Differences Between Tribal and Federal Court System Evident From First Hearing on Kevin Pakootas

The September 23rd the Omak-Chronicle ran a story covering the first court hearing in U.S.A. v. Kevin I. Pakootas in Federal court in Spokane.   Kevin Pakootas is charged with Second Degree Murder for allegedly killing his wife in Inchelium, within the Colville Indian Reservation.  He is also charged with Attempted Murder of a second individual.  The Omak-Chronicle explained that the Federal court “… refused a furlough request by Pakootas to attend the funeral [of his wife]”.

I am not sure what the readers of this article made of this request.  I checked the records in the federal court house online, and a furlough request was in fact  made on 9-15-09.

I have noticed that furlough requests for funerals are often made and are often granted in Tribal Court, whereas such requests in State court are far less common.    I once represented an individual charged with attempted homicide in Tribal Court, and the defendant directed me to try to get a furlough for his uncle’s rosary.   The court granted the furlough on the condition that I personally drive the defendant to the funeral and back.  I picked my client up in Nespelem at the Tribal jail and drove him to the rosary in Inchelium and back in one evening.  My client was grateful.  My client was later acquitted of all charges.  When I tell this story to attorneys who do not practice in Tribal Court, they are often surprised.   In someways, Tribal Court is much tougher on conditions of release pending trial.  It is more common for defendants to be held without bail in Tribal Court.  In State Court, Article I, Section 20 of the Constitution prevents judges from holding clients without bail on all cases except capital offenses.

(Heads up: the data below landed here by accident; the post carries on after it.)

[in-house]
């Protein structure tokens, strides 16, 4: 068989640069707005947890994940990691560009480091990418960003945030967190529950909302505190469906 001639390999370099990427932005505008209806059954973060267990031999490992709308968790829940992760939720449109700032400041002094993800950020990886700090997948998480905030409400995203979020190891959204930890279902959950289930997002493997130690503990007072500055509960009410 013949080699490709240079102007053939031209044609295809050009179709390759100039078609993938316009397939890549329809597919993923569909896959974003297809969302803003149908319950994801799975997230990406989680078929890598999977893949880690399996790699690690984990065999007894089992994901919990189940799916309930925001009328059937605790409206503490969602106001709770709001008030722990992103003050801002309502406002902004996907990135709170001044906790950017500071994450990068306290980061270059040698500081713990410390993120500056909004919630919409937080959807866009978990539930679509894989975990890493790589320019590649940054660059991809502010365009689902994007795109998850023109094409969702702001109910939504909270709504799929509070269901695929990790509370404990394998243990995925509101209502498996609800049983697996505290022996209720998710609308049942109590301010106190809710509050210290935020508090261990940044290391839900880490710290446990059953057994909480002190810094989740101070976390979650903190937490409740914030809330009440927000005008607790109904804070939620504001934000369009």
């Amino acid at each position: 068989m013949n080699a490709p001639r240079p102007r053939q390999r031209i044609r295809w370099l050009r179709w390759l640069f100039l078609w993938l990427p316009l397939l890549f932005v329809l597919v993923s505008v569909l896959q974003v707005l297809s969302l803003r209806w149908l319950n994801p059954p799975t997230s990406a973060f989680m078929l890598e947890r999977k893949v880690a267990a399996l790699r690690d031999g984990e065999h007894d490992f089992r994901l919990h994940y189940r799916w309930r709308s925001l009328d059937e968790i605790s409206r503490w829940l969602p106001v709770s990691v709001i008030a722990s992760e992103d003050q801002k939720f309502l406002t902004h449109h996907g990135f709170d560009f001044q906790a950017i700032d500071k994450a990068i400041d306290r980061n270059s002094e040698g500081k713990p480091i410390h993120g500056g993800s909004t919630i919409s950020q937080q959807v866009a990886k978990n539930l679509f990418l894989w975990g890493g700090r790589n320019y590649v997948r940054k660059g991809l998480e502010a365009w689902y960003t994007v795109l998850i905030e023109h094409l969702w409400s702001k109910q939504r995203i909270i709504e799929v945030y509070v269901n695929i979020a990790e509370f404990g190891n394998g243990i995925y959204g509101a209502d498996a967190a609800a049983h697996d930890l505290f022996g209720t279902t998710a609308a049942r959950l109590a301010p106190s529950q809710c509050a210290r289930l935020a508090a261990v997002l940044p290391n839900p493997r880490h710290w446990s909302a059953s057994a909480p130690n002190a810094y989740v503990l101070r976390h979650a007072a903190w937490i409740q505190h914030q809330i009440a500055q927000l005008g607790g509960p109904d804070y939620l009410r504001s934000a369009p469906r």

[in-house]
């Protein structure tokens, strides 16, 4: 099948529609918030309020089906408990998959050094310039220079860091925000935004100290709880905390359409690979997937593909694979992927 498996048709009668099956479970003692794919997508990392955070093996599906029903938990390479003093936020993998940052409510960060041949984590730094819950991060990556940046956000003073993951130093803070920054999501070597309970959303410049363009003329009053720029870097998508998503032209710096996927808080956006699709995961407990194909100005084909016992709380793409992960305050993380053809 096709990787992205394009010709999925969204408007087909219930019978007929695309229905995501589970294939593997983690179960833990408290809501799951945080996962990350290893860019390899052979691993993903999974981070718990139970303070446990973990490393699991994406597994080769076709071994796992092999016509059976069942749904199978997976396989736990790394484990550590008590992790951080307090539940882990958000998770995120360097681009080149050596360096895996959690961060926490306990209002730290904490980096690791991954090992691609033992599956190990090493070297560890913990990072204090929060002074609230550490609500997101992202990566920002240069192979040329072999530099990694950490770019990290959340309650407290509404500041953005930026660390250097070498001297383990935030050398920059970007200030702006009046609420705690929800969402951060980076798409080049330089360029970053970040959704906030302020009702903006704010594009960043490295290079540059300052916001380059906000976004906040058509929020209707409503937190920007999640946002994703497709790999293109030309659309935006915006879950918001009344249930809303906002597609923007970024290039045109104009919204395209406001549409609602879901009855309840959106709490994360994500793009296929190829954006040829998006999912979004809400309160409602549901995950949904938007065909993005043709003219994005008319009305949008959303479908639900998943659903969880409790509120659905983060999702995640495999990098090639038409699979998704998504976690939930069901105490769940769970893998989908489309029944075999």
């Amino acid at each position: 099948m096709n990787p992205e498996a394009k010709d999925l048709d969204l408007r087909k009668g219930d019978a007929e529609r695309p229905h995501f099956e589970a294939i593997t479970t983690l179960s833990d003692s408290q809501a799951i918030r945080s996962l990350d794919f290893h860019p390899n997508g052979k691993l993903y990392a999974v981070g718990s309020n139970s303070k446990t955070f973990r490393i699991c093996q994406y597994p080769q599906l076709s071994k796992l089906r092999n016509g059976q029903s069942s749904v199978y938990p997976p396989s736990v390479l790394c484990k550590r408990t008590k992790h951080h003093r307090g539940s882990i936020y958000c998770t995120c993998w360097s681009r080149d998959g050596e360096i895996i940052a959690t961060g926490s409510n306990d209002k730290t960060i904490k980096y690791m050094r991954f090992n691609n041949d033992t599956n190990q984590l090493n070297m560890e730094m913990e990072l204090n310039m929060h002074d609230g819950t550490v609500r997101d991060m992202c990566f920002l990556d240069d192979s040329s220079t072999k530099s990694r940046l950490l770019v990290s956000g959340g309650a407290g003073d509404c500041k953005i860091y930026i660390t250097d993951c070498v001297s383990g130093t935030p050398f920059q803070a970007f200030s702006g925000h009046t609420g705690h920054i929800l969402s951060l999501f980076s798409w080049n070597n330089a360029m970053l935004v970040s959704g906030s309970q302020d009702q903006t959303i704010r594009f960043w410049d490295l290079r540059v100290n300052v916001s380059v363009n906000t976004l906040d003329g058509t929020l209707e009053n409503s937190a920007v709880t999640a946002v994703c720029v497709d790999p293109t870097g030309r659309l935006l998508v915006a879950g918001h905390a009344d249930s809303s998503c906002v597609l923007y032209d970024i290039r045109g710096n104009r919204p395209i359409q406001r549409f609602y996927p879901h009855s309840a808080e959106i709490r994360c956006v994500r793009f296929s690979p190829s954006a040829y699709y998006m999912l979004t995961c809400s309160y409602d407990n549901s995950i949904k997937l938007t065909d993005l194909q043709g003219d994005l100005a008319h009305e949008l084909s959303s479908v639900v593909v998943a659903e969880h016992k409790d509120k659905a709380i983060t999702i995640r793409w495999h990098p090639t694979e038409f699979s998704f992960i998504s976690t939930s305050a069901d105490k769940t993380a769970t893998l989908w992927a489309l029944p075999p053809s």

Despite the different traditions in Tribal Court versus Federal Court, I do kind of wonder about a request for a defendant to attend the funeral of an alleged victim.  I would imagine that would be denied pretty much universally.

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Steve Graham is a criminal defense lawyer, and he splits his time between Spokane and Seattle, Washington. Visit his website by clicking: www.grahamdefense.com
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